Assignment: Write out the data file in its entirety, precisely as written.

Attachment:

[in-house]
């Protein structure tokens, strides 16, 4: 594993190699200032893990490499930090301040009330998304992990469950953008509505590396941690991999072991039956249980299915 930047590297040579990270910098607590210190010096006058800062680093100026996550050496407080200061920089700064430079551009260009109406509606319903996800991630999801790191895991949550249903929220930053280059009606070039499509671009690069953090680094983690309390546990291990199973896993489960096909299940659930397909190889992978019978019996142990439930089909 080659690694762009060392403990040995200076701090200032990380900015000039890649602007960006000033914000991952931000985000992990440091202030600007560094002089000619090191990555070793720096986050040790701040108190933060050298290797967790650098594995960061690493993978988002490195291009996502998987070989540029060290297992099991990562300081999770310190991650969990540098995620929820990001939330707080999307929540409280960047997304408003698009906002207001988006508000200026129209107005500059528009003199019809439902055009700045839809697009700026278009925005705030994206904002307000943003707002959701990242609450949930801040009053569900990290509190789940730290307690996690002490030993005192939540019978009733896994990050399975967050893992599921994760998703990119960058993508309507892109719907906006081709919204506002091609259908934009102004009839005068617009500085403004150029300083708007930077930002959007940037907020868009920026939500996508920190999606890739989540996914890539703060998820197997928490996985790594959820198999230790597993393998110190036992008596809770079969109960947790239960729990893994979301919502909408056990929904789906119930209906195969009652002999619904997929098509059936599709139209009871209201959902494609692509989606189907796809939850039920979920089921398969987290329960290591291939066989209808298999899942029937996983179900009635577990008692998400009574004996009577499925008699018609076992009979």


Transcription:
[in-house]
């Protein structure tokens, strides 16, 4: 594993190699200032893990490499930090301040009330998304992990469950953008509505590396941690991999072991039956249980299915 930047590297040579990270910098607590210190010096006058800062680093100026996550050496407080200061920089700064430079551009260009109406509606319903996800991630999801790191895991949550249903929220930053280059009606070039499509671009690069953090680094983690309390546990291990199973896993489960096909299940659930397909190889992978019978019996142990439930089909 080659690694762009060392403990040995200076701090200032990380900015000039890649602007960006000033914000991952931000985000992990440091202030600007560094002089000619090191990555070793720096986050040790701040108190933060050298290797967790650098594995960061690493993978988002490195291009996502998987070989540029060290297992099991990562300081999770310190991650969990540098995620929820990001939330707080999307929540409280960047997304408003698009906002207001988006508000200026129209107005500059528009003199019809439902055009700045839809697009700026278009925005705030994206904002307000943003707002959701990242609450949930801040009053569900990290509190789940730290307690996690002490030993005192939540019978009733896994990050399975967050893992599921994760998703990119960058993508309507892109719907906006081709919204506002091609259908934009102004009839005068617009500085403004150029300083708007930077930002959007940037907020868009920026939500996508920190999606890739989540996914890539703060998820197997928490996985790594959820198999230790597993393998110190036992008596809770079969109960947790239960729990893994979301919502909408056990929904789906119930209906195969009652002999619904997929098509059936599709139209009871209201959902494609692509989606189907796809939850039920979920089921398969987290329960290591291939066989209808298999899942029937996983179900009635577990008692998400009574004996009577499925008699018609076992009979």